Preparation of anti-SpeB antibody and Western blot analysis.

The preparation of anti-SpeB antibody and Western blot analysis were carried out as described by Tsai et al. (45).

Hemolytic activity assays.

The hemolytic activities of streptolysins was determined by the methods of Betschel et al. (2) and Limbago et al. (25). GAS were grown to late log phase (optical density at 600 nm [OD600], 1.0 to 1.2), and supernatants were collected by centrifugation at 3,500 rpm for 10 min. For testing of streptolysin O (SLO), 750 μl of supernatant was added to 4.8 μl of 0.4% trypan blue to inhibit streptolysin S (SLS) activity. l-Cysteine was added to a final concentration of 20 mM, and the mixture was incubated at room temperature for 10 min. For testing of SLS, supernatant was added to a final concentration of 0.5 mg/ml of cholesterol to inhibit SLO activity. Both mixtures were added to an equal volume of PBS-washed 5% sheep erythrocytes and incubated at 37°C for 1 h. A 5% suspension of erythrocytes lysed with deionized water served as a 100% hemolysis control. The release of hemoglobin, measured as the OD540, represented the relative hemolytic activities of SLO and SLS. Bacterial counts were measured to normalize the hemolytic activities at various time points.

RNA preparation.

RNA was extracted by the method of Podbielski et al. (37) with modifications. Bacteria were grown in 40 ml of TSBY at 37°C for 16 h. Cells were harvested by centrifugation at 4°C and washed twice in cold 0.2 M sodium acetate. Bacteria were suspended in 10 ml of buffer (100 mM Tris [pH 7.0], 1 mM EDTA, 25% glucose), 200 μl of lysozyme (20 mg/ml; Sigma-Aldrich Co., St. Louis, Mo.), and 20 μl of mutanolysin (5,000 U/ml; Sigma-Aldrich Co.). The reaction mixture was incubated for 30 min at 37°C. The pellet was collected and resuspended in 500 μl of acetate buffer (20 mM sodium acetate [pH 5.5], 1 mM EDTA, 0.5% sodium dodecyl sulfate [SDS]). To disrupt the cells, 1 volume of acetate buffer-saturated phenol (1:1) was added to the cells, and the mixture was kept at 60°C for 5 min. The mixture was vortexed for 5 min and then centrifuged for 10 min. The upper phase was collected. The saturated phenol extraction was repeated twice, and extraction with chloroform-isoamyl alcohol (24:1) was done twice. Acetate buffer was added to the aqueous phase, followed by 3 volumes of ice-cold ethanol. RNA was harvested by centrifugation, washed twice with 70% ethanol, and dried. The final RNA pellet was dissolved in 50 μl of 0.1% diethylpyrocarbonate-treated water and stored at −75°C. RNA was analyzed by electrophoresis to test for the quality of rRNA and by measurement of A260 and A280. For further processing, RNA was incubated with RNase-free DNase and RNase inhibitor (Boehringer Mannheim, Mannheim, Germany) for 15 min at 37°C and then extracted with phenol as described above.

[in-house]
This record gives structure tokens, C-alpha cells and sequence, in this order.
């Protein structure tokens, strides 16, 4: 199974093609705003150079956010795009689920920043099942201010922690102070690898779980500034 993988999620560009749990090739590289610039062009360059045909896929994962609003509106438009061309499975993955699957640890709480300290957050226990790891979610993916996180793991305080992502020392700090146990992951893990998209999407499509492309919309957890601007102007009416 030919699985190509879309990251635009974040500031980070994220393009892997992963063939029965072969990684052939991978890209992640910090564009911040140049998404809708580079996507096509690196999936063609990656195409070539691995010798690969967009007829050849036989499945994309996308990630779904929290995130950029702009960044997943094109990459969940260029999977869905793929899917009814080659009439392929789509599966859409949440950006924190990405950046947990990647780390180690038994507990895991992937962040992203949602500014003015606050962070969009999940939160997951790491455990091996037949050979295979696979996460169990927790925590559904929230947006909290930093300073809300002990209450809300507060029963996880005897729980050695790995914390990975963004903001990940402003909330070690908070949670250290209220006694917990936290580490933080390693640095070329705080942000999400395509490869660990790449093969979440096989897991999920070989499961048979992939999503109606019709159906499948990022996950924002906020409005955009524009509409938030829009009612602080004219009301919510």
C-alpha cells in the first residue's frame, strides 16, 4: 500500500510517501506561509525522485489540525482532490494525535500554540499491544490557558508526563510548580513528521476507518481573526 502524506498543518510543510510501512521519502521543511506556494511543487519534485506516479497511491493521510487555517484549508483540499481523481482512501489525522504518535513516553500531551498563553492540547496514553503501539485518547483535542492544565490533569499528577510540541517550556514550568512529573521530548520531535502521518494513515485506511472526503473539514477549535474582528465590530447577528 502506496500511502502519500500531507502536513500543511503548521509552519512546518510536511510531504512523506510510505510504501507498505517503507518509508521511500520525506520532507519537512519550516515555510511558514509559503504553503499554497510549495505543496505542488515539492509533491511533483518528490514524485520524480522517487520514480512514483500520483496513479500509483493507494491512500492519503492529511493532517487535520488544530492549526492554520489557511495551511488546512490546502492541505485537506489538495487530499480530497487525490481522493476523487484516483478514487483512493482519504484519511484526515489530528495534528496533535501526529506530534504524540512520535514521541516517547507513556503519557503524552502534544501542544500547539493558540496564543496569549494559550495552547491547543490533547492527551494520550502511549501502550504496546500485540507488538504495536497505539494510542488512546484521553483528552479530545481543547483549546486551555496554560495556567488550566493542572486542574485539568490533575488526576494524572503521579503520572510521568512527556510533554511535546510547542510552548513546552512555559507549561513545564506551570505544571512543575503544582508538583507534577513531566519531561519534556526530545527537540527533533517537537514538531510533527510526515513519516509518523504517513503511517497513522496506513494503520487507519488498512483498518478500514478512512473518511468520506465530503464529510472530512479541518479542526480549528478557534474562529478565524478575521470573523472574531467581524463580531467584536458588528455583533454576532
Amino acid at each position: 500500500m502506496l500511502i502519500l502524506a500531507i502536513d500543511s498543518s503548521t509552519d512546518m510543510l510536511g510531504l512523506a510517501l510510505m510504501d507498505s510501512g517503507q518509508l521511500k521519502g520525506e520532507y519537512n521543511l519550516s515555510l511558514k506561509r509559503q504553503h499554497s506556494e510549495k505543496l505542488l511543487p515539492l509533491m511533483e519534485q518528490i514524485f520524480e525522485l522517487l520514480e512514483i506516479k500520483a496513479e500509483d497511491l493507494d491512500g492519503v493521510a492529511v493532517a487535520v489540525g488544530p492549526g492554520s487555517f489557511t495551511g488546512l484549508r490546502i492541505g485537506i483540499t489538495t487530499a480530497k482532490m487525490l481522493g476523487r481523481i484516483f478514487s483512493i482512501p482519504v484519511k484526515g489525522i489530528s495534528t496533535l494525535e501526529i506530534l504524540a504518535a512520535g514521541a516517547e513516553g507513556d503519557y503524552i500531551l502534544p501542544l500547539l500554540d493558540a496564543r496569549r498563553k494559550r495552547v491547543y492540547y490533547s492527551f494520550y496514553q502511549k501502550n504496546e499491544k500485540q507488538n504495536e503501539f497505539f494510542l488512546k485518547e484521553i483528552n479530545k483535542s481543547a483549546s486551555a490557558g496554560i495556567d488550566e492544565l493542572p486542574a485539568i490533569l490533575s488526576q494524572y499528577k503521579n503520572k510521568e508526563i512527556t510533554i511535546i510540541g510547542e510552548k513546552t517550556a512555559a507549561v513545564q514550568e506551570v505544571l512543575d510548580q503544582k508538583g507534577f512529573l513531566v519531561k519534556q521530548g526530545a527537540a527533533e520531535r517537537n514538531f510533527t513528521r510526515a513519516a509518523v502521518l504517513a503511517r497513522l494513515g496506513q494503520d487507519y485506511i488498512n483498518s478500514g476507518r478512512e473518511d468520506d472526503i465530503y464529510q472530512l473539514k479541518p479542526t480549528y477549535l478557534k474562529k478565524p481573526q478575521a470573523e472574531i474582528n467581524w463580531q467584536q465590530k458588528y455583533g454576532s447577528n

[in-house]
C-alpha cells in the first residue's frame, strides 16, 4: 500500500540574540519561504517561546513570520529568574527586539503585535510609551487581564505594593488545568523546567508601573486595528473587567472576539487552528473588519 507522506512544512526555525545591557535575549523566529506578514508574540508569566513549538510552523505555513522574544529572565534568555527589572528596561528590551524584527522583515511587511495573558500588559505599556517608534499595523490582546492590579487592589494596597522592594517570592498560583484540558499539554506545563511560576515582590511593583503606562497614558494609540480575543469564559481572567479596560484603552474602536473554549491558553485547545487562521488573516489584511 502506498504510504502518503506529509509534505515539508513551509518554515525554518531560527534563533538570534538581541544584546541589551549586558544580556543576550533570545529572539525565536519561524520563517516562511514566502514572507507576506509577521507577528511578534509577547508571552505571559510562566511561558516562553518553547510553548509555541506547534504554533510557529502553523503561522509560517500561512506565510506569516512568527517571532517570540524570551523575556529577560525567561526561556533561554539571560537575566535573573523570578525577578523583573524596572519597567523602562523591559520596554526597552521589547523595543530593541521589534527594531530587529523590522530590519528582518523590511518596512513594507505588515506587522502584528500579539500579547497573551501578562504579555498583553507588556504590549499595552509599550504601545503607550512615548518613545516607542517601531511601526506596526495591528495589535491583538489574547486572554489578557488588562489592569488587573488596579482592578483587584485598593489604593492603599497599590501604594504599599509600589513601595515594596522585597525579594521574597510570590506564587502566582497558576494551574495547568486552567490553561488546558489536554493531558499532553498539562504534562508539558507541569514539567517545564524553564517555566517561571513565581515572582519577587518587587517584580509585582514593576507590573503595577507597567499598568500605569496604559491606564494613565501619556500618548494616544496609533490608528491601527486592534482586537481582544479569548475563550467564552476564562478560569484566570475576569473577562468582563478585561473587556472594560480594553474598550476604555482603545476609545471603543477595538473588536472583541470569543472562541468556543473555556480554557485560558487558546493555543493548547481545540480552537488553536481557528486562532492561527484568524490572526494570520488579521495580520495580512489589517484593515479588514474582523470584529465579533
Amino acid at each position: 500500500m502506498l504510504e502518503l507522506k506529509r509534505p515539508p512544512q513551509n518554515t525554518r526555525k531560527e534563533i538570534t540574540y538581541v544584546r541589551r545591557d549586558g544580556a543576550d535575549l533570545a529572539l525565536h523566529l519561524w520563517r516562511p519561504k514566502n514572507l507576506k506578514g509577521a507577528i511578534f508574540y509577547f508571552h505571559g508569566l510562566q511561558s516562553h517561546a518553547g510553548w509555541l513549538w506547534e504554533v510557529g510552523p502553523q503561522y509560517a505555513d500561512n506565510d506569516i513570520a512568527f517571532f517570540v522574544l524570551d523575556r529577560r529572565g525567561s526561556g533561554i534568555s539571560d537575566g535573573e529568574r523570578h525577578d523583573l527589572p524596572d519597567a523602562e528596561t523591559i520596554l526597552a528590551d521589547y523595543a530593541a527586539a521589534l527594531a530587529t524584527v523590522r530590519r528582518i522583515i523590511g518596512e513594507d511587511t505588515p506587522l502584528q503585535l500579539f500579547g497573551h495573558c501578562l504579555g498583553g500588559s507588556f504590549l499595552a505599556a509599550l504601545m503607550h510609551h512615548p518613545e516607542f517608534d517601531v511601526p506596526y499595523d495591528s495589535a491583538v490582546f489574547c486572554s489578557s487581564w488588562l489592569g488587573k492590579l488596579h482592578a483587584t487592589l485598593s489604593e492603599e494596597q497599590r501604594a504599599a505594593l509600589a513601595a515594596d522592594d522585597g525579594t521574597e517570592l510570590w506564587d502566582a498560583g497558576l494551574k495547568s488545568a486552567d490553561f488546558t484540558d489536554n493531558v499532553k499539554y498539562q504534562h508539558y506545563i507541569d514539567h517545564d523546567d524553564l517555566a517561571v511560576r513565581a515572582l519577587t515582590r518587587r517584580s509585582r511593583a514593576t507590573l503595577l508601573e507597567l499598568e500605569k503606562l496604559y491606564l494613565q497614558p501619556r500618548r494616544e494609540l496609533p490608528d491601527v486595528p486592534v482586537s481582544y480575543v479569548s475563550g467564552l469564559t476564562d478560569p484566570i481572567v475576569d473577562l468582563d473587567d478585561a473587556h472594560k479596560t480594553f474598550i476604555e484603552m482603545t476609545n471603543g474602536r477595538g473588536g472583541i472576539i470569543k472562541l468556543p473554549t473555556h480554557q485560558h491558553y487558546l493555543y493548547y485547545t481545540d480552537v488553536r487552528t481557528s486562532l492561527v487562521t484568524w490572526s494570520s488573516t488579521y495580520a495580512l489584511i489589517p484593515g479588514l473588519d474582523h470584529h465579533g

RT-PCR analysis.

RNA samples were incubated at 72°C for 10 min to denature the RNA secondary structure and then were placed immediately at 4°C. The RNA template was transcribed into cDNA with a hexamer random primer and Moloney murine leukemia virus reverse transcriptase (RT) (Promega, Madison, Wis.). The first-strand cDNA amplification reaction was done at 42°C for 30 min. cDNA amplification was performed with a total volume of 50 μl of reaction mixture containing 50 pmol of each specific primer (Table (Table1),1), 25 μM deoxynucleoside triphosphate, and 5 U of Taq polymerase (Amersham, USB, Cleveland, Ohio). The PCR conditions were programmed for 30 cycles of 1 min at 95°C, 1 min at different annealing temperatures to optimize the binding of different primer pairs (Table (Table1),1), and elongation for 1 min 10 s at 72°C. The final products were analyzed by gel electrophoresis in 2% agarose gels stained with ethidium bromide. Triplicate assays with three independent RNAs confirmed that the transcriptional levels of 16S rRNA were not significantly different (P > 0.05). Therefore, 16S rRNA was used as an internal control to normalize the RT-PCR results. The expression of virulence genes was normalized to the ratio of virulence gene RNA and 16S rRNA (26). Total RNA was amplified with the 16S rRNA gene to serve as a negative control to exclude DNA contamination.